faces that may prevent it from being implemented as planned.

Page 23                                                          GAO/OPA-OO-2
Month ill Review: November 1999

Defense Logistics:
New 120-mm Tank Training Round Procurement Will Result
in Savings                                             '

GAOINSlAD-OO-34,   Nov_ 22 (10 pages).

The Army could save about $52 million over five years if it exercises all
contract options for the procmement of 120-mm tank training
ammunition. The Army expects to save the money by negotiating a
decrease in price per round from the 1995 to 1999 multiyear contracts.
However, a decision by one of the contractors to use a propellant
producer other than the Radford Army Ammunition Plant-the Army's only
government-owned, contractor-run propellant production facility-cut
Radford's propellant business by 50 percent for the tank training round
program. To absorb the higher overhead costs resulting from the loss of
business, the contractor at Radford negotiated price increases for
propellant with the Army for two new contracts totaling at least
$14 million. Also, the contractor cut its workforce at Radford by 185
people. At the same time, the loss of propellant work does not affect
Radford's ability to meet its wartime replenishment mission.

Contract Management:
A Comparison of DOD and Commercial Airline Purchasing Practices

GAOINSlAD-OO-22,   Nov. 29 (14 pages).

The Defense Department (DOD) is increasing its use of commercially
available products and services. In response to congressional concerns
about the plicing of spare parts for military aircraft, GAO compared the
pmchasing and plicing practices of commercial passenger and freight
airlines with those of DOD. Airlines use various practices ,to obtain spare
parts at reasonable plices. These practices include analyzing prices,
procuring competitively, using catalog plices, negotiating long-term
agreements, buying new surplus or reconditioned parts, and asking for
justifications of plice increases. When faced with a sole-somce supplier
that demands a price that they believe is unreasonable, some airlines will
consider re-engineering the part and establishing a second source. DOD
policies call for using similar practices when buying commercial spare
parts. Contracting officers often rely on competition to ensure reasonable
prices. DOD often receives discounts on catalog prices from suppliers, and
it has also begun to negotiate longer-term agreements that set prices. In
sole-source situations, contracting personnel do some price analyses, but

Page 24                                                         GAO/OPA-OO-2
                    Month ill Review: November 1999

                    GAO'S recent review of the analyses found that they could be very limited in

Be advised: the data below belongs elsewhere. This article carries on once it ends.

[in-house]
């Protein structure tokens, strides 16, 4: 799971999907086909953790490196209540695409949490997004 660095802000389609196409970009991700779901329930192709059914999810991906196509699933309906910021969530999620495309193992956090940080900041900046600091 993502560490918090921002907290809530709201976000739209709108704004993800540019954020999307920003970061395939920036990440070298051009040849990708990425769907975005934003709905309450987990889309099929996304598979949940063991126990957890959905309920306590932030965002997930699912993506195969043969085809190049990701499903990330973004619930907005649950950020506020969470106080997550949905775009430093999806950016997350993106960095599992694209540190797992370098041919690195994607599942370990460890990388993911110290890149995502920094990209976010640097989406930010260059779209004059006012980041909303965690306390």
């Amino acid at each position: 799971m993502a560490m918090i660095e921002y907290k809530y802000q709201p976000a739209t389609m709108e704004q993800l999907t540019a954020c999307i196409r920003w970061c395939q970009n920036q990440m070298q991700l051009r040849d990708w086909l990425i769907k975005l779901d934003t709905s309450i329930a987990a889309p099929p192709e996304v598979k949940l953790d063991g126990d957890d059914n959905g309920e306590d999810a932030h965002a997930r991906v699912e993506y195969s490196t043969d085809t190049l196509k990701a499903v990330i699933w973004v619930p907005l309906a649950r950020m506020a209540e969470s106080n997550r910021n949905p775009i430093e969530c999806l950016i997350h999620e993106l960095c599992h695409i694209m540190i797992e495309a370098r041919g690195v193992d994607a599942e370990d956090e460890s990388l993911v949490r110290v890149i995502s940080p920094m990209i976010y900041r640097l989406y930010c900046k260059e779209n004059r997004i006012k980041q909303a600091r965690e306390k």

scope. Less commonly, DOD will buy surplus parts or consider
                    re-engineering a part.

Correspondence      Summary of GAO'S Findings on the Safety and Efficacy of the Anthrax
                    Vaccine. GAOfNSIAD-OO-54R, Nov. 4.

                    National Fish Hatcheries:
Natural Resources   Classification of the Distribution of Fish and Fish Eggs
                    Needs Refinement

                    GAOIRCED-OO-IO,   Oct. 15 (31 pages).

                    Fish hatcheries operated by the U.S. Fish and Wildlife Service have been
                    around for more than 120 years. The hatcheries have helped to ensure the
                    recovery of species of fish that have been listed as threatened or
                    endangered, restored native fish stocks, replaced fisheries lost as a result
                    of water projects, and supplied fish to Indian tribes and Service lands. This
                    report provides information on (1) the funding level for the National Fish
                    Hatchery System since fiscal year 1992, (2) the cunent production level at
                    federal hatcheries, and (3) health and disease problems at the hatcheries
                    that raise concerns about releasing the fish into the wild.

                    Wildlife Management:
                    Negotiations on a Long-Term Plan for Managing Yellowstone Bison
                    Still Ongoing

                    GAOIRCED-OO-7,   Nov. 30 (47 pages).

                    The National Park Service; the Montana Department of Fish, Wildlife and
                    Parks; and the Forest Service have formed an interagency team to examine
                    alternatives for managing the bison herds in Yellowstone National Park.
                    The goal is to develop a management plan that would ensure the viability
                    of the parl<'s wild and free-ranging bison herd while at the same time
                    protecting Montana's domestic cattle from contracting brucellosis-a
                    disease that can cause cattle to abort during pregnancy. Because some
                    Yellowstone bison are infected with brucellosis, ranchers and public
                    officials in Montana fear that the bison will transmit the disease to
                    domestic cattle. This report provides information on the various
                    alternatives for the long-tern1 management of the Yellowstone bison.

                    Page 25                                                          GAO/OPA-OO·2
                      Month in Review: November 1999

Correspondence        National Park Service: Recreational Fee Demonstration Program Spending
                      Priorities. GAOIRCED-OO-37R, Nov. 18.

Science, Space, and

Correspondence        Laboratory Research: Sales and Use Tax Costs to Build   DOE'S   Spallation